The Beatles sang “All You Need is Love,” some 30 years before the publication of a groundbreaking book “A General Theory of Love,” by San Francisco psychiatrists Thomas Lewis, Fari Amini, and Richard Lannon (Random House, 2000), that basically proposes without nurturing, loving care children are not going to grow up to be emotionally balanced adults.
“From birth to death, love is not just the focus of human experience but also the life force of the mind, determining our moods, stabilizing our bodily rhythms, and changing the structure of our brains,” the authors write. “The body’s physiology ensures that relationships determine and fix our identities. Love makes us who we are, and who we can become.”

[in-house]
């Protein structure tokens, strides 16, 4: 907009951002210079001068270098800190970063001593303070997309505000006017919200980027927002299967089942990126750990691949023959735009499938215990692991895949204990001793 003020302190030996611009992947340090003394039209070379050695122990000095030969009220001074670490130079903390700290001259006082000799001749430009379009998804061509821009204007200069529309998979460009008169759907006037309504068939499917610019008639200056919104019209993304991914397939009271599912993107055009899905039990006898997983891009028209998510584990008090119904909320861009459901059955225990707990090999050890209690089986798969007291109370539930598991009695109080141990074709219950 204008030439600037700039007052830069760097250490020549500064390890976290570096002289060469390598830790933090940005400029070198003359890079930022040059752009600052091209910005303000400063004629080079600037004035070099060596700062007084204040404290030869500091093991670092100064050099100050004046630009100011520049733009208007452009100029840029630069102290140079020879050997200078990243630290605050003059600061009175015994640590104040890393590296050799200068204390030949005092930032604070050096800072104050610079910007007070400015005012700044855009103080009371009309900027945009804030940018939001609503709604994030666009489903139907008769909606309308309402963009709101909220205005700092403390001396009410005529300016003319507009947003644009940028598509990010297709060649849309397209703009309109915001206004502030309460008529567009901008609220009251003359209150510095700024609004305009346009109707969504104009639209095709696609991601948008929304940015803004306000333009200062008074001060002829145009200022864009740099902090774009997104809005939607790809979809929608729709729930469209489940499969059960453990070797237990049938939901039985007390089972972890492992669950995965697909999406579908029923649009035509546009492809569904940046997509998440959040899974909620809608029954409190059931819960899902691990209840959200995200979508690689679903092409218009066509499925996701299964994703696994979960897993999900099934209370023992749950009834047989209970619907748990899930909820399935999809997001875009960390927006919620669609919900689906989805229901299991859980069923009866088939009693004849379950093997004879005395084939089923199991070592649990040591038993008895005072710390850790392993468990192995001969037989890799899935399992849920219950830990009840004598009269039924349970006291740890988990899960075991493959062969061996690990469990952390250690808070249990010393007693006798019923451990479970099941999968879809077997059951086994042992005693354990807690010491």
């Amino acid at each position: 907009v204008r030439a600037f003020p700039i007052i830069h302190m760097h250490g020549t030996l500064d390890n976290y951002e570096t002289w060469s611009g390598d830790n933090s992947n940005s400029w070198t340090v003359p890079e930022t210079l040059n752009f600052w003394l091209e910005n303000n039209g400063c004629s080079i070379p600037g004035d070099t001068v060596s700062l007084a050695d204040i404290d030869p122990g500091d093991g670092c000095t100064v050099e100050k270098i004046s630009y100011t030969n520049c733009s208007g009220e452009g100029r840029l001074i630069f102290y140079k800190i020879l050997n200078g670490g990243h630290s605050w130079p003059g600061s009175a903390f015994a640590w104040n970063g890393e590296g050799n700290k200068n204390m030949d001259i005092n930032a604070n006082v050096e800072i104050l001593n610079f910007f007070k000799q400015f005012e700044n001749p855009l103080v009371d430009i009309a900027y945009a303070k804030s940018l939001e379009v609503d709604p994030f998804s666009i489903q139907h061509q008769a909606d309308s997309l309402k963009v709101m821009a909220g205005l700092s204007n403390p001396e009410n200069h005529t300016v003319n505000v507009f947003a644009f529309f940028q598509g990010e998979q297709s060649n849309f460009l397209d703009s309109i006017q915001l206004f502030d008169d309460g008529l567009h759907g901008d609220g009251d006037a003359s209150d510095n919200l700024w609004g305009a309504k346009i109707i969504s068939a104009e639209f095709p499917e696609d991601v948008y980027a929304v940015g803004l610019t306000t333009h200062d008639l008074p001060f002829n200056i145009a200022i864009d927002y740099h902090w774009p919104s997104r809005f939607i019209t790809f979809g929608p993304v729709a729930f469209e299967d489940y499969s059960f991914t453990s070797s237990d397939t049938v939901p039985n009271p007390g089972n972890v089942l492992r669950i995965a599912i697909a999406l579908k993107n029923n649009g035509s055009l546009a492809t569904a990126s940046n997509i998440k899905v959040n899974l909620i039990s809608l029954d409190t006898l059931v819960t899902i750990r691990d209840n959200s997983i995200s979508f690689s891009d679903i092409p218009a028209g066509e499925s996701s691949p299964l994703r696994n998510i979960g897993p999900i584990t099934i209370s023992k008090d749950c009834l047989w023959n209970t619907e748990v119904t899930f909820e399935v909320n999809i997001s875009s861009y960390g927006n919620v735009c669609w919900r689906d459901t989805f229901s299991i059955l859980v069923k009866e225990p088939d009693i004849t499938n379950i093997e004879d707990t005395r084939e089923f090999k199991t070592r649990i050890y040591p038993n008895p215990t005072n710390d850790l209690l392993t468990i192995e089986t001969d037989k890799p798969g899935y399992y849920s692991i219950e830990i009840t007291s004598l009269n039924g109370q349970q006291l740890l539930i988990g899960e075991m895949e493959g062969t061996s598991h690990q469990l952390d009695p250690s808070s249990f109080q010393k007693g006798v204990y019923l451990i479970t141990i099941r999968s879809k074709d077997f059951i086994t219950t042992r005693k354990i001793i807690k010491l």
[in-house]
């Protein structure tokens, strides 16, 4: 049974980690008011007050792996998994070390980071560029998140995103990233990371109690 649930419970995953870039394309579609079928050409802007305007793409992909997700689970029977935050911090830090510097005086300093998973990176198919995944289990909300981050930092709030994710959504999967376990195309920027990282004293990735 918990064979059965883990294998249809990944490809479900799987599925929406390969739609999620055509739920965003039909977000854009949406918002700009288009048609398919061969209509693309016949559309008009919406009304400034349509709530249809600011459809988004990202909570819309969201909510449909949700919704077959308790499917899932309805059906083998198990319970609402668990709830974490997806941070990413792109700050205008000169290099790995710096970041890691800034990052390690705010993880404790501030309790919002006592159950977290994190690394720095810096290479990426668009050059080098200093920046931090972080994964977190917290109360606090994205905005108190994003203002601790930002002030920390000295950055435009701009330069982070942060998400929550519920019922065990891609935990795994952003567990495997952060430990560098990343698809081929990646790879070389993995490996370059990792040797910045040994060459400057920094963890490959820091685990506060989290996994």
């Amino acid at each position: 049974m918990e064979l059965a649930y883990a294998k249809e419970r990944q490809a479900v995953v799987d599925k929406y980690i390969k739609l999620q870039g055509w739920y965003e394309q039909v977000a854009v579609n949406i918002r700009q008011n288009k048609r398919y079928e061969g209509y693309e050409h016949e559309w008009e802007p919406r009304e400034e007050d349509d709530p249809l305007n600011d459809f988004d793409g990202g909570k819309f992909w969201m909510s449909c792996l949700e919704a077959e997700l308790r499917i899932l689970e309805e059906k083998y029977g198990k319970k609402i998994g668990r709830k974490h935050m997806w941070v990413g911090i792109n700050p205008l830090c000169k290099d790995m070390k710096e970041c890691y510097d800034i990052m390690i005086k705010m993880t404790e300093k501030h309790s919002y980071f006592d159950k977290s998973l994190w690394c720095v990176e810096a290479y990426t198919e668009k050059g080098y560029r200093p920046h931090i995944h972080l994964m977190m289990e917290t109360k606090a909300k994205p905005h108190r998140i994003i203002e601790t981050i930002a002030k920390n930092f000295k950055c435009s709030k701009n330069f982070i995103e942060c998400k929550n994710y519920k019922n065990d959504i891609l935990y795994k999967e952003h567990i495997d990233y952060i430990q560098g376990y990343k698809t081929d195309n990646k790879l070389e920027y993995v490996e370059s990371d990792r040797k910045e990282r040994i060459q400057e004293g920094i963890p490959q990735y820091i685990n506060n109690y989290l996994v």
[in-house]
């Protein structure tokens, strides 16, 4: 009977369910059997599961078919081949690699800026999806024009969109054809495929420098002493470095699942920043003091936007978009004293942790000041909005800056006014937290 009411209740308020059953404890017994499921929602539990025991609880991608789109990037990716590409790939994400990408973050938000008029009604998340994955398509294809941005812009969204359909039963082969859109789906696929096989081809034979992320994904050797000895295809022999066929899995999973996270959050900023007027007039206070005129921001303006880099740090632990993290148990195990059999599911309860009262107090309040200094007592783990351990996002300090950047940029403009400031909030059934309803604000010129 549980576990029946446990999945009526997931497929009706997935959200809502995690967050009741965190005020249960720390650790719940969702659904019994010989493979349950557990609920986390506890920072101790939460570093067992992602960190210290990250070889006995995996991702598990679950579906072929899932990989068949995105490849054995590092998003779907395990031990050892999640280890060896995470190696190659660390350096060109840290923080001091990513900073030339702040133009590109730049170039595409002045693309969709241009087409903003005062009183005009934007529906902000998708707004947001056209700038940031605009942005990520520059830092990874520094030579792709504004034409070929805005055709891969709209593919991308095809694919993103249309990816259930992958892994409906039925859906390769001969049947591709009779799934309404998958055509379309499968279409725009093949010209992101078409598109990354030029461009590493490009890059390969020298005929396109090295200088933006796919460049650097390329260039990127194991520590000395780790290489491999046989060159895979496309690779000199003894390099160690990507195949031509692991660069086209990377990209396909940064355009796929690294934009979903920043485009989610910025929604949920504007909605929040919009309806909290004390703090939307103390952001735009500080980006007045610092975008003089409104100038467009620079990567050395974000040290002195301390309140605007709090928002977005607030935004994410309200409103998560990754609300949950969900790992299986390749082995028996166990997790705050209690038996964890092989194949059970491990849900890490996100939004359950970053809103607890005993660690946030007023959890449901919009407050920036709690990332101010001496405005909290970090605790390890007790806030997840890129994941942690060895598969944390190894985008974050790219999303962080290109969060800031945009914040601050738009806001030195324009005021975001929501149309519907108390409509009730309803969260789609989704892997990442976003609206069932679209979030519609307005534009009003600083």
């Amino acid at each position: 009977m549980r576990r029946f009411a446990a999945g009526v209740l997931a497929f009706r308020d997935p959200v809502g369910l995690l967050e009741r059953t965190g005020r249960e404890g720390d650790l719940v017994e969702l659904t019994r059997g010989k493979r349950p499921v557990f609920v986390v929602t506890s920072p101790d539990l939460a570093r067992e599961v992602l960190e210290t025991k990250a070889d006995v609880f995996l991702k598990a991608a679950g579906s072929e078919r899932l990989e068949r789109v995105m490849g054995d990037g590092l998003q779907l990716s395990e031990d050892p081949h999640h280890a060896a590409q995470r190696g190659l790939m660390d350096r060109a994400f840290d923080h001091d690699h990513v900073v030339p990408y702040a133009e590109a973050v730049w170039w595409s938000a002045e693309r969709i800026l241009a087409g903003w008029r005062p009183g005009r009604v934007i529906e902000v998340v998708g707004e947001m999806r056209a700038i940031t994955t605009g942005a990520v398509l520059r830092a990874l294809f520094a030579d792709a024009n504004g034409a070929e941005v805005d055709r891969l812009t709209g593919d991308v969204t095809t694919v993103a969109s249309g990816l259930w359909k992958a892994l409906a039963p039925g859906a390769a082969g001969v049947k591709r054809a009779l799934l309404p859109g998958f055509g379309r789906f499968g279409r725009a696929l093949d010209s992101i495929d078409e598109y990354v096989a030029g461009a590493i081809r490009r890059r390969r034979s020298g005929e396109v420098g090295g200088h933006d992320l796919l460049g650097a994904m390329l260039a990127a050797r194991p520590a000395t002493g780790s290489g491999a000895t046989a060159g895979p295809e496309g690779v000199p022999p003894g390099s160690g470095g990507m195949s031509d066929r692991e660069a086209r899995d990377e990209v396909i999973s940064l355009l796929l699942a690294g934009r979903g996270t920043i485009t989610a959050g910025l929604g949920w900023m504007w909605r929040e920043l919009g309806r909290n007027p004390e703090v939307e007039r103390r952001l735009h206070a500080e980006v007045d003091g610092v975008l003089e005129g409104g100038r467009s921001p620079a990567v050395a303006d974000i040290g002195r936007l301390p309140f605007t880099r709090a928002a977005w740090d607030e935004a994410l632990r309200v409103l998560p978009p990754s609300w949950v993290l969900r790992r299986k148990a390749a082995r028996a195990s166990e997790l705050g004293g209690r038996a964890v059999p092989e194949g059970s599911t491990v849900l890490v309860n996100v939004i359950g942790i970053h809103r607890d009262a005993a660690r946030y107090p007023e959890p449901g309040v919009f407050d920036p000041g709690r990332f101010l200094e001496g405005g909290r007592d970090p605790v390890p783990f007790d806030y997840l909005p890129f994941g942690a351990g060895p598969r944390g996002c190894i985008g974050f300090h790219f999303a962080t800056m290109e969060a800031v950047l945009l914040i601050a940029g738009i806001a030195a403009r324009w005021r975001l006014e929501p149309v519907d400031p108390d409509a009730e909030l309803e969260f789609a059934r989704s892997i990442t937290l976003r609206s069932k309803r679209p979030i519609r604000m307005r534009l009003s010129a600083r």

Drawing from neuroscience research the therapists suggest that our brains are prewired to experience love and attachment, and our healthy development requires a form of empathic harmony termed limbic resonance.
Limbic resonance, they explain, is the special ability of most mammals to become attuned to the inner states of others. Using this ability, mammals actually regulate each other’s internal states.
The authors begin by explaining that infants are born with their limbic systems “open” and unregulated, and they need their mother’s closeness to get regulated. As in most interpersonal and relational psychoanalytic theory and research, this relationship is shown to be a two-way thing: the mother also needs the limbic connection with her baby, in order to be emotionally regulated. We need a limbic connection with another, to be successfully regulated.
Babies who do not experience loving resonance with their mothers will repress their need for love and are likely to grow up feeling distant from others, alone and insecure.
“A mother who had been consistently attentive, responsive and tender to her infant raised a secure child,” they conclude.